As mentioned earlier, the PDP-1 did not come with an operating system. Basically, we created an application-specific executive routine that handled system functions including interrupt management that today are handled by operating systems such as UNIX and Windows. We also had to program many basic graphic routines including clipping images to fit within the display area and displaying basic geometric entities. In fact, we even had to program our own trigonometric functions as well as many of the tools needed to debug our programs. Under Gilmore’s direction, a very systematic methodology was implemented for programming the EDM. This was several years before the term “Structured Programming” came into vogue. 

One of the senior Digital engineers was Ben Gurly who had worked with Gilmore at Lincoln Lab. One Sunday, I was trying to checked out some new software when I ran into problems with the PDP-1’s paper tape reader. This was well before the days of 24/7 service so I called Gilmore at home. He called Gurley who came over to Itek. Not having any tools with him, he managed to fix the reader with a piece of scotch tape. It worked well enough through the rest of the day that I was able to get some software debugged. Unfortunately, Gurley was killed in 1964 by a mentally ill former technician named David Blumenthal. 

All PDP-1 programming on this project was done in assembly language – instruction by instruction. Programs were written in long hand and then converted to punch paper tape using a typewriter-like machine called a Flexowriter. These programs were then assembled (converted into machine language) using an assembly program written by Ed Fredkin at Bolt Beranek and Newman, the proud owners of the only other PDP-1 then in existence. (BBN would later gain fame for doing much of the programming for ARPANET, the predecessor to today’s Internet.) Debugging was done using a combination of console switches and the console typewriter. 

User interfaces were different

In addition to overall management of the software development effort, I personally programmed the initial executive routines and most of the early display functions. The geometry creation was done by Dr. Murray Sherry whose real expertise was in computer-based language translation while Gilmore handled the trickiest piece of software – how to track the light-pen across a blank display to indicate a new location. This latter task was done by displaying a small pattern of dots on the screen. When the operator moved the light-pen the computer would sense which combination of dots were being recognized and then move the pattern in that direction. This process was repeated rapidly until the operator released the small switch on the light-pen, indicating that a new geometric item should start at that point. Gilmore also designed and programmed numerous other aspects of the user interface.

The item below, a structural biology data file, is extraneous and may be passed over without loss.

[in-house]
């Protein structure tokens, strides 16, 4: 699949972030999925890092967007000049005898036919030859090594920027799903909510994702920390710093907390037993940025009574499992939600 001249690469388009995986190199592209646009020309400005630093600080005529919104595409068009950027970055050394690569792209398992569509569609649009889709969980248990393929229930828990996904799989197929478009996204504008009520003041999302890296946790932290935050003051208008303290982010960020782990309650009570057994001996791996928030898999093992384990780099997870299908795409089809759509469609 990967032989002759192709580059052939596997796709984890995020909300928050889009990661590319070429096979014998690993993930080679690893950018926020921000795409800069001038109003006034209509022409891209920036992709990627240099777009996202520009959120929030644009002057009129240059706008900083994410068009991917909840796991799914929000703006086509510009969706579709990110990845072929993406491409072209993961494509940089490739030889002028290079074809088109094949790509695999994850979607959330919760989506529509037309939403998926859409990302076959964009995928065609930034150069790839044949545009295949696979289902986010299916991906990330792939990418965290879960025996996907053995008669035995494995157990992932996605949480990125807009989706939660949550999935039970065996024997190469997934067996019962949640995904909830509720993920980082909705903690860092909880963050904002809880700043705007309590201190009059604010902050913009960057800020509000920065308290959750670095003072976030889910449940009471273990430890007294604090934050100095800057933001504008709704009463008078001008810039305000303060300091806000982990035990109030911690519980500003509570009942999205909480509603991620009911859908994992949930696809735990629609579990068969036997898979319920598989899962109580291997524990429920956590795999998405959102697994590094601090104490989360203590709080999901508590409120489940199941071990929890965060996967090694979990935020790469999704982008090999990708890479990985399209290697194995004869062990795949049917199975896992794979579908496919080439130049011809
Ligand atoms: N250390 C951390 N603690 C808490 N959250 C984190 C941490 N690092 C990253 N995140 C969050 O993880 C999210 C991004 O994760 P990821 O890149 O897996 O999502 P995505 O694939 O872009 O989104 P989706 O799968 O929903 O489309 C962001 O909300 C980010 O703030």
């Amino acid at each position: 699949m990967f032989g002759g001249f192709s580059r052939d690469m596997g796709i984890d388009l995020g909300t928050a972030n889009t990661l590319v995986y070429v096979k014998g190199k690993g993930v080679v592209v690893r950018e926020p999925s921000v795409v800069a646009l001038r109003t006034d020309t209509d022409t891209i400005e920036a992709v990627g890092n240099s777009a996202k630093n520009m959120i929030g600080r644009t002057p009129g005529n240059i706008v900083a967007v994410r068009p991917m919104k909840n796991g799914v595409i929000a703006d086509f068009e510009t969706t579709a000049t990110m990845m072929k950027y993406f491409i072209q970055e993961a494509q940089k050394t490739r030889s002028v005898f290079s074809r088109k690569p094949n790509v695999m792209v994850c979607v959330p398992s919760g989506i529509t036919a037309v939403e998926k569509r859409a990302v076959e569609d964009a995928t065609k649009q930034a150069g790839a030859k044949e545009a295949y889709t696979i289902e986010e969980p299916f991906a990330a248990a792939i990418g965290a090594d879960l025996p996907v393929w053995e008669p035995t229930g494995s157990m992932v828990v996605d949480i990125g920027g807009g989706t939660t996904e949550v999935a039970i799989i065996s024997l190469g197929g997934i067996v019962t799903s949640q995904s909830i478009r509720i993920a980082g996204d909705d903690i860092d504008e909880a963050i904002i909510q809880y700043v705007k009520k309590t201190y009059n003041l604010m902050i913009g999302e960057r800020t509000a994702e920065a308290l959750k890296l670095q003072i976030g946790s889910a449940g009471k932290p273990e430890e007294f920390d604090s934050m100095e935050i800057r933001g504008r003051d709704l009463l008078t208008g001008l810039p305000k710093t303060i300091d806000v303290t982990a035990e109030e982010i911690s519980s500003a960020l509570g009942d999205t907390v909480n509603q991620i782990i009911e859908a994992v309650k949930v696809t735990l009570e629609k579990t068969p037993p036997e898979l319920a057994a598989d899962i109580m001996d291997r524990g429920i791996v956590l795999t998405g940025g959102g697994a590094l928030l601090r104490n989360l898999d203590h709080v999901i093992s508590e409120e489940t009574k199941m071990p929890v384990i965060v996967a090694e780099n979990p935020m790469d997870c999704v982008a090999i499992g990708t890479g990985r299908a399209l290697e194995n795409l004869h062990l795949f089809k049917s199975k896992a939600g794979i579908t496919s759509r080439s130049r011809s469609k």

One of the executive routines I was responsible for was one which determined when the light-pen recognized the light caused by the display of an existing item. By comparing the timing of when the light was sensed with the data on the display tracks of the large disk drive described above, it was possible to identify the specific item the operator was pointing to. The process had to be done very rapidly. Looking over program listings which I still have 45 years later, I can see where I struggled to reduce the key program loop for doing this from five instructions to four because of these timing limitations.

Creating drawings with the EDM

Command entry was done using a combination of push buttons and light buttons. The latter involved displaying a pattern of dots on the lower part of the CRT. A template with holes corresponding to the displayed dots was placed over this part of the screen and functions were initiated by selecting one of these dots with the light pen. An early version of the overlay is shown in Figure 6.2. The operator could use this template to select specific operations, enter data such as coordinate values, select the element type to be created, enter the length of a line, or rotate a selected object. Basically, it was a fixed list of menu items although Gilmore and Taylor had suggested that the production version of the EDM could have multiple edge-lighted panels with different functions for each panel. A decade later, a number of systems used multiple menu overlays on tablets and digitizers to accomplish similar tasks.